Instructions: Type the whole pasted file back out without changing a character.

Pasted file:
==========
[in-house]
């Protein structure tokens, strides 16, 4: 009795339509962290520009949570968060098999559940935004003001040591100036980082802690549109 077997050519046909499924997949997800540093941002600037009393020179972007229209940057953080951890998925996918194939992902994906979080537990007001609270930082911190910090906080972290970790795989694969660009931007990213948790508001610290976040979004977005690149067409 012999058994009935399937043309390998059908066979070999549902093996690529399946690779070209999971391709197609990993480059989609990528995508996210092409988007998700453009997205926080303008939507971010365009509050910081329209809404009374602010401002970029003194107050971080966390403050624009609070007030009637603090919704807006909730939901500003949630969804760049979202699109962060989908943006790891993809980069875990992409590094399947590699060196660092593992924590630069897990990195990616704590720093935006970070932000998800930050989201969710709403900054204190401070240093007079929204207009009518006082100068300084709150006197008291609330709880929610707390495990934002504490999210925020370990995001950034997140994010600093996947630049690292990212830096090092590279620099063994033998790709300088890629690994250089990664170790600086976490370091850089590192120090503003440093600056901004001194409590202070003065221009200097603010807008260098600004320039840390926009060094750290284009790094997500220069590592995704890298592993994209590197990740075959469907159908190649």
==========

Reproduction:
[in-house]
């Protein structure tokens, strides 16, 4: 009795339509962290520009949570968060098999559940935004003001040591100036980082802690549109 077997050519046909499924997949997800540093941002600037009393020179972007229209940057953080951890998925996918194939992902994906979080537990007001609270930082911190910090906080972290970790795989694969660009931007990213948790508001610290976040979004977005690149067409 012999058994009935399937043309390998059908066979070999549902093996690529399946690779070209999971391709197609990993480059989609990528995508996210092409988007998700453009997205926080303008939507971010365009509050910081329209809404009374602010401002970029003194107050971080966390403050624009609070007030009637603090919704807006909730939901500003949630969804760049979202699109962060989908943006790891993809980069875990992409590094399947590699060196660092593992924590630069897990990195990616704590720093935006970070932000998800930050989201969710709403900054204190401070240093007079929204207009009518006082100068300084709150006197008291609330709880929610707390495990934002504490999210925020370990995001950034997140994010600093996947630049690292990212830096090092590279620099063994033998790709300088890629690994250089990664170790600086976490370091850089590192120090503003440093600056901004001194409590202070003065221009200097603010807008260098600004320039840390926009060094750290284009790094997500220069590592995704890298592993994209590197990740075959469907159908190649």